Credit by CNN | swimming with whale sharks in the Philippines
This Southeast Asian Country Has Second Largest Known Population of Whale Sharks
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This Southeast Asian Country Has Second Largest Known Population of Whale Sharks

The Philippines officially hosts the second largest known population of whale sharks in the world according to Wildbook for Whale Sharks, a global online population catalogue used by scientists and the public.

The Philippine population total, which now stands at >1,600 individual whale sharks, was reached through the submission of photo-identification data from dedicated work by LAMAVE, WWF-Philippines and avid and active members of the public.

Previously, Australia was recognised as the second largest known population on the database, while Mexico remains the number one global hotspot, with more than 2,400 individual whale sharks identified in its waters.

Tourists swim alongside a whale shark in Philippine waters. Image: Lamave
Tourists swim alongside a whale shark in Philippine waters. Image: LAMAVE

The Philippines’ progression to the number two spot, highlights the global significance of the archipelago for this endangered species, and emphasises the country as a conservation leader for the species in South East Asia.

Whale sharks are identified by the unique spot patterns on their bodies. Similar to a human fingerprint, these unique patterns enable scientists and the public to distinguish individual whale sharks by comparing a photograph of the left side of the body.

Using this technique called photographic identification or photo-ID, anyone can contribute to the collaborative effort to understand the global population of whale sharks by submitting photos to Wildbook for Whale Sharks.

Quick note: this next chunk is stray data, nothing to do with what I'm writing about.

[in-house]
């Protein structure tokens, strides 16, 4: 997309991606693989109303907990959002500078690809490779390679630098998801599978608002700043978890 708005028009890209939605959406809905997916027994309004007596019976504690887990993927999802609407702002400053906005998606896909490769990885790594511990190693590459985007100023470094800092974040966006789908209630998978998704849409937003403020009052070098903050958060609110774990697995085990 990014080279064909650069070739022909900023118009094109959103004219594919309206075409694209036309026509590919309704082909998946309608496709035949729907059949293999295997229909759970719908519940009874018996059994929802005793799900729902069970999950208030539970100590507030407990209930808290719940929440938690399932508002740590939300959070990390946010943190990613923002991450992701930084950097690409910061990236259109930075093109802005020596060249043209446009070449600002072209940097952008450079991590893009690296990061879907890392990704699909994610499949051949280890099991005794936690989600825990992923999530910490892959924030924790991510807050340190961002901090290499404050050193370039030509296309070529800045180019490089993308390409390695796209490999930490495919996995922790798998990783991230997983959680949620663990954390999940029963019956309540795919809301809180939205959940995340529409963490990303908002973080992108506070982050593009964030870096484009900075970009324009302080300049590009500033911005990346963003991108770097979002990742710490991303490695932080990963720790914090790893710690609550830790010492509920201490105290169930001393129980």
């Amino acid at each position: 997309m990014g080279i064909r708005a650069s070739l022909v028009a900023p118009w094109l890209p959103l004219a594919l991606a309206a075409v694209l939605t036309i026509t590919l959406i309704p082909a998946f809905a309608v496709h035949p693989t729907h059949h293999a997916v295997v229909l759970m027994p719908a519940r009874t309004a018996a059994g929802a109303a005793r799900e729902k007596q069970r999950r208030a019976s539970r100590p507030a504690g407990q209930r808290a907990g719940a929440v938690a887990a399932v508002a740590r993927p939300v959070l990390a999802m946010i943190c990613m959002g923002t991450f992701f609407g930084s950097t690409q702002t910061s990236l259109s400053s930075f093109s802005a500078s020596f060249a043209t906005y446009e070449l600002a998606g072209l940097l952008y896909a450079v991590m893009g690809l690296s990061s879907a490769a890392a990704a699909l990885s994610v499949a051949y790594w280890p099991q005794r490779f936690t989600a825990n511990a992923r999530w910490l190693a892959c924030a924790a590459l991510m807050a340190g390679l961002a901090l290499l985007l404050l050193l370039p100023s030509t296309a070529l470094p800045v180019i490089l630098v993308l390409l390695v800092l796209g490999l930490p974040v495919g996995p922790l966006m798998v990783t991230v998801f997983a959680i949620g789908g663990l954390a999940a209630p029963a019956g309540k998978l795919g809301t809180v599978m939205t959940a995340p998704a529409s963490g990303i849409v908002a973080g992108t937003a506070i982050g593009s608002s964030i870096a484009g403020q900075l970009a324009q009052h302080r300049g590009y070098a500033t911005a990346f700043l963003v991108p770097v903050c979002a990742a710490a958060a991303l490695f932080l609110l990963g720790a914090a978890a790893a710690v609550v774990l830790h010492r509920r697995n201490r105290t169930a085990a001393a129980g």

The photo- identification area used to identify individual whale sharks. Image: LAMAVE
The photo- identification area used to identify individual whale sharks. Image: LAMAVE

Swimming with the world’s largest shark is a "bucket list" item for many people. Reaching lengths of up to 40 feet or more, weighing at least 20 tons, and living up to maybe 70 years, these animals can look intimidating for those wary of sharks in general.

As plankton-feeders, they are found feeding in shallow waters worldwide which allows countries to take advantage of these aggregations for tourism purposes.

The ethics of interacting with them is complex: while the revenue they bring in can benefit the local economies and help fund conservation research.

Swimming with whale sharks in the Philippines. Image: CNN
Swimming with whale sharks in the Philippines. Image: CNN

"The whale shark continues to face threats internationally, and also in Philippine waters through unregulated tourism and accidental bycatch, however being recognised as the second most significant whale shark population in the world, according to Wildbook for Whale Sharks, is something to be celebrated. LAMAVE hopes that the Philippines will continue to lead in conservation efforts to protect the Butanding (tuki, tiki-tiki, taloki, tawiki, tiriki-tiki, iho-tiki), the pride of the country," concluded LAMAVE.

Source : LAMAVE | Forbes

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